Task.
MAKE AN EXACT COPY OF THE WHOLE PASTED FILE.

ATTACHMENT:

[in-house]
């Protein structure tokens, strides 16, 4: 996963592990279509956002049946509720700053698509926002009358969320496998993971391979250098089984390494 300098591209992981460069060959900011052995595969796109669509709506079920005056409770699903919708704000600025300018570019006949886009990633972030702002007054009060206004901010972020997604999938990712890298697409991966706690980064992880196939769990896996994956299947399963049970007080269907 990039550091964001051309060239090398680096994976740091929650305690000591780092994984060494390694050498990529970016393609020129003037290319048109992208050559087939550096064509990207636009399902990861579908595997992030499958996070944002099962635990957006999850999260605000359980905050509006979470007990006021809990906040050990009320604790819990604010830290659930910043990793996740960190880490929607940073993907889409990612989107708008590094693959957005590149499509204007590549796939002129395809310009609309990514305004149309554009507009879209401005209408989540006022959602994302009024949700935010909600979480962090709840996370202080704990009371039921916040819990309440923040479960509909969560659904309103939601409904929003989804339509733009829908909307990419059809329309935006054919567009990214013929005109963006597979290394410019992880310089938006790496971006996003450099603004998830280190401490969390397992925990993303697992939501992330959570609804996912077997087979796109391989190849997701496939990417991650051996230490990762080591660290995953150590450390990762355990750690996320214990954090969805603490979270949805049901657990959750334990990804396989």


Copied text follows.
[in-house]
């Protein structure tokens, strides 16, 4: 996963592990279509956002049946509720700053698509926002009358969320496998993971391979250098089984390494 300098591209992981460069060959900011052995595969796109669509709506079920005056409770699903919708704000600025300018570019006949886009990633972030702002007054009060206004901010972020997604999938990712890298697409991966706690980064992880196939769990896996994956299947399963049970007080269907 990039550091964001051309060239090398680096994976740091929650305690000591780092994984060494390694050498990529970016393609020129003037290319048109992208050559087939550096064509990207636009399902990861579908595997992030499958996070944002099962635990957006999850999260605000359980905050509006979470007990006021809990906040050990009320604790819990604010830290659930910043990793996740960190880490929607940073993907889409990612989107708008590094693959957005590149499509204007590549796939002129395809310009609309990514305004149309554009507009879209401005209408989540006022959602994302009024949700935010909600979480962090709840996370202080704990009371039921916040819990309440923040479960509909969560659904309103939601409904929003989804339509733009829908909307990419059809329309935006054919567009990214013929005109963006597979290394410019992880310089938006790496971006996003450099603004998830280190401490969390397992925990993303697992939501992330959570609804996912077997087979796109391989190849997701496939990417991650051996230490990762080591660290995953150590450390990762355990750690996320214990954090969805603490979270949805049901657990959750334990990804396989």